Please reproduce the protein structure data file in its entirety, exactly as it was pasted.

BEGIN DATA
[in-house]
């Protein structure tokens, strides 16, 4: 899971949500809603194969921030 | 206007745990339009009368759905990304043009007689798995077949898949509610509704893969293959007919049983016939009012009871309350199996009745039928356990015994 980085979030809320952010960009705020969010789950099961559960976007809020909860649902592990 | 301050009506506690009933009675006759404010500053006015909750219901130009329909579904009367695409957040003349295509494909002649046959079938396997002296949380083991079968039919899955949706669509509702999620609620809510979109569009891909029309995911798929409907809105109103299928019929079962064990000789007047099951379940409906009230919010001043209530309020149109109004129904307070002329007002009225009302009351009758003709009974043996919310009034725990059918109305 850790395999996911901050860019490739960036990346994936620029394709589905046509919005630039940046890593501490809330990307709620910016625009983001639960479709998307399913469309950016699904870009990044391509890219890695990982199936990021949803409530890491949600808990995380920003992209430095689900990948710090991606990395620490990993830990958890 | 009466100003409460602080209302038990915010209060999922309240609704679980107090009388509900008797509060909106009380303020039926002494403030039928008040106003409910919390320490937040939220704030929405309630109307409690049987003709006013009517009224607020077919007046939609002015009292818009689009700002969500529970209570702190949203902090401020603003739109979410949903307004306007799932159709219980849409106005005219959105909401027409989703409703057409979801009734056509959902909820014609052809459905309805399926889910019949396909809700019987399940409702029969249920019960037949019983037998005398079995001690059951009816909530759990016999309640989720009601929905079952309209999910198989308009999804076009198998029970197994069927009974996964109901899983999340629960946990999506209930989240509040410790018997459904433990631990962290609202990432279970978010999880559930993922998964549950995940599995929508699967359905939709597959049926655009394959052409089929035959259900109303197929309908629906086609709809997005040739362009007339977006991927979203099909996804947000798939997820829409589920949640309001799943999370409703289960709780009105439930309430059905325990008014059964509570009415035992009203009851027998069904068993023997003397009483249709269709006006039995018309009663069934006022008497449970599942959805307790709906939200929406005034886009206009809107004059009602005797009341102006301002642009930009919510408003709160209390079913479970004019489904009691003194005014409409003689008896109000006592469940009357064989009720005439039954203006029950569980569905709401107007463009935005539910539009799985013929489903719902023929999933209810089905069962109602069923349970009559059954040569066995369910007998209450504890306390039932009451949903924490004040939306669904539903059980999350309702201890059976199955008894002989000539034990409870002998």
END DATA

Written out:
[in-house]
């Protein structure tokens, strides 16, 4: 899971949500809603194969921030 | 206007745990339009009368759905990304043009007689798995077949898949509610509704893969293959007919049983016939009012009871309350199996009745039928356990015994 980085979030809320952010960009705020969010789950099961559960976007809020909860649902592990 | 301050009506506690009933009675006759404010500053006015909750219901130009329909579904009367695409957040003349295509494909002649046959079938396997002296949380083991079968039919899955949706669509509702999620609620809510979109569009891909029309995911798929409907809105109103299928019929079962064990000789007047099951379940409906009230919010001043209530309020149109109004129904307070002329007002009225009302009351009758003709009974043996919310009034725990059918109305 850790395999996911901050860019490739960036990346994936620029394709589905046509919005630039940046890593501490809330990307709620910016625009983001639960479709998307399913469309950016699904870009990044391509890219890695990982199936990021949803409530890491949600808990995380920003992209430095689900990948710090991606990395620490990993830990958890 | 009466100003409460602080209302038990915010209060999922309240609704679980107090009388509900008797509060909106009380303020039926002494403030039928008040106003409910919390320490937040939220704030929405309630109307409690049987003709006013009517009224607020077919007046939609002015009292818009689009700002969500529970209570702190949203902090401020603003739109979410949903307004306007799932159709219980849409106005005219959105909401027409989703409703057409979801009734056509959902909820014609052809459905309805399926889910019949396909809700019987399940409702029969249920019960037949019983037998005398079995001690059951009816909530759990016999309640989720009601929905079952309209999910198989308009999804076009198998029970197994069927009974996964109901899983999340629960946990999506209930989240509040410790018997459904433990631990962290609202990432279970978010999880559930993922998964549950995940599995929508699967359905939709597959049926655009394959052409089929035959259900109303197929309908629906086609709809997005040739362009007339977006991927979203099909996804947000798939997820829409589920949640309001799943999370409703289960709780009105439930309430059905325990008014059964509570009415035992009203009851027998069904068993023997003397009483249709269709006006039995018309009663069934006022008497449970599942959805307790709906939200929406005034886009206009809107004059009602005797009341102006301002642009930009919510408003709160209390079913479970004019489904009691003194005014409409003689008896109000006592469940009357064989009720005439039954203006029950569980569905709401107007463009935005539910539009799985013929489903719902023929999933209810089905069962109602069923349970009559059954040569066995369910007998209450504890306390039932009451949903924490004040939306669904539903059980999350309702201890059976199955008894002989000539034990409870002998």